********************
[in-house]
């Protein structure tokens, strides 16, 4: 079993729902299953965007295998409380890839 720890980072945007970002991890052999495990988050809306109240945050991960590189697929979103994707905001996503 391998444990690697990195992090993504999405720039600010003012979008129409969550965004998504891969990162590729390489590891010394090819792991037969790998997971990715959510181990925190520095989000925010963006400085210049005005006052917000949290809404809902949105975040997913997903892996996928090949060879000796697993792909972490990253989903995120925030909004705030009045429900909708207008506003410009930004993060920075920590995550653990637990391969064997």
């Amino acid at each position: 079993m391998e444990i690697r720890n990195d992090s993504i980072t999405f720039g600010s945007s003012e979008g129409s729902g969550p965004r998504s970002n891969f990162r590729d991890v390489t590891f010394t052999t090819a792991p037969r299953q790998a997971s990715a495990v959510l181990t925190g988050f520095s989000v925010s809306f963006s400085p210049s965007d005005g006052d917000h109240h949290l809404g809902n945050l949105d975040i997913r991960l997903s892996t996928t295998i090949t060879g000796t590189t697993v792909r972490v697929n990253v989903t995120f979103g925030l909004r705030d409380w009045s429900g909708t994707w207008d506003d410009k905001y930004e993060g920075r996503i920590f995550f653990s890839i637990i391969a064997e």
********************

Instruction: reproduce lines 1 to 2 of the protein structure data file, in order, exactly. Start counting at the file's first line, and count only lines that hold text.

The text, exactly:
[in-house]
């Protein structure tokens, strides 16, 4: 079993729902299953965007295998409380890839 720890980072945007970002991890052999495990988050809306109240945050991960590189697929979103994707905001996503 391998444990690697990195992090993504999405720039600010003012979008129409969550965004998504891969990162590729390489590891010394090819792991037969790998997971990715959510181990925190520095989000925010963006400085210049005005006052917000949290809404809902949105975040997913997903892996996928090949060879000796697993792909972490990253989903995120925030909004705030009045429900909708207008506003410009930004993060920075920590995550653990637990391969064997």